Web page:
Condoleezza Rice, U.S. Secretary of State, called Kurdish rebels based in northern Iraq a "common threat" to the U.S., Iraq and Turkey, and she pledged an intensified effort by Washington to help confront the guerrillas.
"We consider this a common threat, not just to the interests of Turkey but to the interests of the United States as well ..." Rice said at a joint news conference with Turkey's foreign minister, Ali Babacan. "This is going to take persistence and it's going to take commitment - this is a very difficult problem."
Washington worries that a cross-border incursion by Turkey would bring instability to what has been the calmest part of Iraq, and could set a precedent for other countries, like Iran, which also have conflicts with Kurdish rebels.
But Ankara has been resolute in saying that if the United States does not take concrete measures against the rebel Kurdistan Workers' Party, or PKK, Turkey will launch an attack.
"We have great expectations from the United States. We are at the point where words have been exhausted and where there is need for action," Babacan said.
But he also signaled that Turkey might be willing to consult with Washington before moving ahead with a cross-border attack on the rebels.
"We hold a common view about taking up all problems together and creating solutions for them," Babacan said.
Rice said the U.S. was looking at enhancing its current intelligence and information sharing with NATO-ally Turkey and that she had begun talking with Turkish leaders about longer-term solutions.
"The United States is committed to redoubling its efforts, because we need a comprehensive approach to this problem ..." she said. "No one should doubt the commitment of the United States in this situation."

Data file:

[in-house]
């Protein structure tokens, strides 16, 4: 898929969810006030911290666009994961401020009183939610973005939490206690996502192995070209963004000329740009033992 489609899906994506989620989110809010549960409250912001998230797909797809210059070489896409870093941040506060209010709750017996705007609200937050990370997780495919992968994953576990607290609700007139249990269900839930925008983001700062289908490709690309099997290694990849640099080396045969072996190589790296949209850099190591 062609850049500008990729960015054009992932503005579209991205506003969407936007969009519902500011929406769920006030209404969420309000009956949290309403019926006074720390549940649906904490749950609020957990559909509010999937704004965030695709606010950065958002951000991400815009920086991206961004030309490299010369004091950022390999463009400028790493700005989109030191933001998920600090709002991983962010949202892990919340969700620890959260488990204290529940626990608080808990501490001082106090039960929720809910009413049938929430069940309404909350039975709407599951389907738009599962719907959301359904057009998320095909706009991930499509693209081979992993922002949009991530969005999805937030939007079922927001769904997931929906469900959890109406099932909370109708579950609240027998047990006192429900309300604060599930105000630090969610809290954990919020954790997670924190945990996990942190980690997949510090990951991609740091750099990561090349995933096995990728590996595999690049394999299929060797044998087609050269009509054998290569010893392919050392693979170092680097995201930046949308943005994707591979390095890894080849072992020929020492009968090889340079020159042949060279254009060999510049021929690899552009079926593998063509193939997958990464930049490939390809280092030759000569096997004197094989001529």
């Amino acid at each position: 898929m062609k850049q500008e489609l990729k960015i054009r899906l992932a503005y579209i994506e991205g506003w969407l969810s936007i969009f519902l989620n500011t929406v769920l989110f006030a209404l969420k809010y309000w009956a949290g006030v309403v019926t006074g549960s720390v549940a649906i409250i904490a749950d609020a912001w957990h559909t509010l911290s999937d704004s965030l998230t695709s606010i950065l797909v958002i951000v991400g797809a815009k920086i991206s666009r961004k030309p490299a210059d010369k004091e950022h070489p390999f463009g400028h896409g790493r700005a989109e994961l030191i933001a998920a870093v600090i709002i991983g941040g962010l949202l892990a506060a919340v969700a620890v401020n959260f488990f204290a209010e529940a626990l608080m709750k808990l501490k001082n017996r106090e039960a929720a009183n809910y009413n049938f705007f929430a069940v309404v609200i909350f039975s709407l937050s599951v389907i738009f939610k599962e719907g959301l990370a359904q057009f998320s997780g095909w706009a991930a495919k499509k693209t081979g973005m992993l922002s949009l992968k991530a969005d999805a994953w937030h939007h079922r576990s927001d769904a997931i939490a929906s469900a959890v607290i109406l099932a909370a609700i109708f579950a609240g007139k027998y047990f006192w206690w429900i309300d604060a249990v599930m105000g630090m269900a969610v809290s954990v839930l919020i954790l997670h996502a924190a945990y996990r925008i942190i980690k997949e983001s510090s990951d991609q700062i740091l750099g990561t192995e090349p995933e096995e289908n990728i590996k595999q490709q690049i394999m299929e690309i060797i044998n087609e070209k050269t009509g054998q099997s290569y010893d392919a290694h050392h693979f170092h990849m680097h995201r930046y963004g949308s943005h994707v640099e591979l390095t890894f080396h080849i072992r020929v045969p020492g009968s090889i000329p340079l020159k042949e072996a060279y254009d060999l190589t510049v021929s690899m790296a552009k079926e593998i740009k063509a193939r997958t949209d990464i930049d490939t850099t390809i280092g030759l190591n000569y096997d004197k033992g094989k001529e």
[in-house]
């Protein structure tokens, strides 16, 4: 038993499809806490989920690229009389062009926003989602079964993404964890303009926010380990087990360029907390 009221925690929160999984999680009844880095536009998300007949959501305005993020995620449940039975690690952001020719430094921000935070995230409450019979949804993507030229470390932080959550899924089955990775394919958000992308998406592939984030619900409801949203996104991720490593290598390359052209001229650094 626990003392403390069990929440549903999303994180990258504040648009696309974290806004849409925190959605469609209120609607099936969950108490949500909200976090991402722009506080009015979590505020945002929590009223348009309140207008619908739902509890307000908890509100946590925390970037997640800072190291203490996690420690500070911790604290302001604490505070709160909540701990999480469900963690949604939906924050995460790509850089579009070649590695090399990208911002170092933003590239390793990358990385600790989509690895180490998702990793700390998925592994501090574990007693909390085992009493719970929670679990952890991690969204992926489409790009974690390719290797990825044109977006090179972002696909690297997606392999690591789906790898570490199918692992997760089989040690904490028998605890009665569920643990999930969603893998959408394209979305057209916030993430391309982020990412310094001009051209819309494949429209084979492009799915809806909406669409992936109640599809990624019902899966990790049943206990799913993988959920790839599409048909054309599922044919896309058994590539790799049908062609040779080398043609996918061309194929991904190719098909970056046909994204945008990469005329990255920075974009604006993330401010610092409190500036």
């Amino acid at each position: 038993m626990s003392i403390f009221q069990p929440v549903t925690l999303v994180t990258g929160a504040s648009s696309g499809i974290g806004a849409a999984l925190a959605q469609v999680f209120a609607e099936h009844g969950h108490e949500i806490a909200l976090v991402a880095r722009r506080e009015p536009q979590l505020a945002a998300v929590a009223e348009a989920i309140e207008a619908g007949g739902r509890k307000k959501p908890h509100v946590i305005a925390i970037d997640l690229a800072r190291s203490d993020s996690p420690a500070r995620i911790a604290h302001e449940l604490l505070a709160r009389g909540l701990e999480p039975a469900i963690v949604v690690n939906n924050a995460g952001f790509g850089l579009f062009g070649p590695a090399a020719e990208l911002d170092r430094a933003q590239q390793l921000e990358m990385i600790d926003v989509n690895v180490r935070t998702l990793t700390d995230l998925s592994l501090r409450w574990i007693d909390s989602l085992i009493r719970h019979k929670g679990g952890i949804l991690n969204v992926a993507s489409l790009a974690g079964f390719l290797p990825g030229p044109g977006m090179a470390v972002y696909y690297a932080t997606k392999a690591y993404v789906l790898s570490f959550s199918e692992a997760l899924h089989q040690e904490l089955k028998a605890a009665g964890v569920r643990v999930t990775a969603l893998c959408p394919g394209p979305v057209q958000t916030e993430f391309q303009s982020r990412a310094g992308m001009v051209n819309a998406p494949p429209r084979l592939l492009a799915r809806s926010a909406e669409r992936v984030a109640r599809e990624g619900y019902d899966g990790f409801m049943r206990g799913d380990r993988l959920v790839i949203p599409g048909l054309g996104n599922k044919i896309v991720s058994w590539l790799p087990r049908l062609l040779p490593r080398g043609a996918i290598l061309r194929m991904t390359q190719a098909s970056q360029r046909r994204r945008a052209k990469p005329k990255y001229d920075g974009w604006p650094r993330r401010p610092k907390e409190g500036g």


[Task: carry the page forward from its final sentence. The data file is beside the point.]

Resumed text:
She added that the U.S. would also put more pressure on the government of Iraqi Prime Minister Nouri al-Maliki to crack down on the Kurdish rebels operating from the north of his country.
"We want to look to a plan for effective action against the PKK that will require not just the U.S. and Turkey but also the Iraqi government," Rice said. "That is a discussion I plan to have when I see Prime Minister al-Maliki later on today."
Before the talks with Babacan, Rice met with Prime Minister Recep Tayyip Erdogan, who heads to Washington for talks Monday with U.S. President George W. Bush.
As Rice met with the officials, snipers kept watch from nearby buildings and more than 2,000 police officers patrolled the streets. Protesters held a small demonstration nearby, but no disturbances were reported.
At a larger demonstration in Istanbul, about 200 marchers organized by the small Communist Party of Turkey chanted, "Down with American imperialism," and "Get out Rice," as they carried an effigy of Rice and a sign saying "Unite against the United States."
Kurdish rebel attacks against Turkish positions over the last month have killed 47 people, including 35 soldiers, according to government and media reports.
Many Turks are furious with the United States for its perceived failure to pressure Iraq into cracking down on the PKK, which operates from bases in the semiautonomous northern Kurdish region of Iraq. Street protesters have urged the government to send forces across the border even if it means a deepening of the rift with the U.S., their ally.
The PKK, which seeks more rights and autonomy for Turkish Kurds, is labeled a terrorist group by the European Union and the United States.
The Iraqi Kurds have warned Turkey against staging a cross-border offensive, saying they will defend their territory against any incursion and suggesting that Turkey's ulterior goal is to disrupt their virtual mini-state. Turkey is wary of getting bogged down in a conflict that could be militarily inconclusive and politically damaging for a country seeking to burnish its international image by joining the European Union.
Turkish leaders suspect, however, that the administration there is assisting the PKK, or at the very least tolerating its presence at a network of mountain camps.
After meetings in Ankara, Rice will travel to Istanbul for a conference on Iraq that is likely to be dominated by talk about the crisis on the Iraqi-Turkish border.
U.N. Secretary-General Ban Ki-moon was also coming to Ankara Friday to meet Turkey's President Abdullah Gul. Ban will later travel to Istanbul to attend the international conference on Iraq on Saturday.
They did not initially want democracy in Iraq or Afghanistan. The Americans wanted to take those countries under their control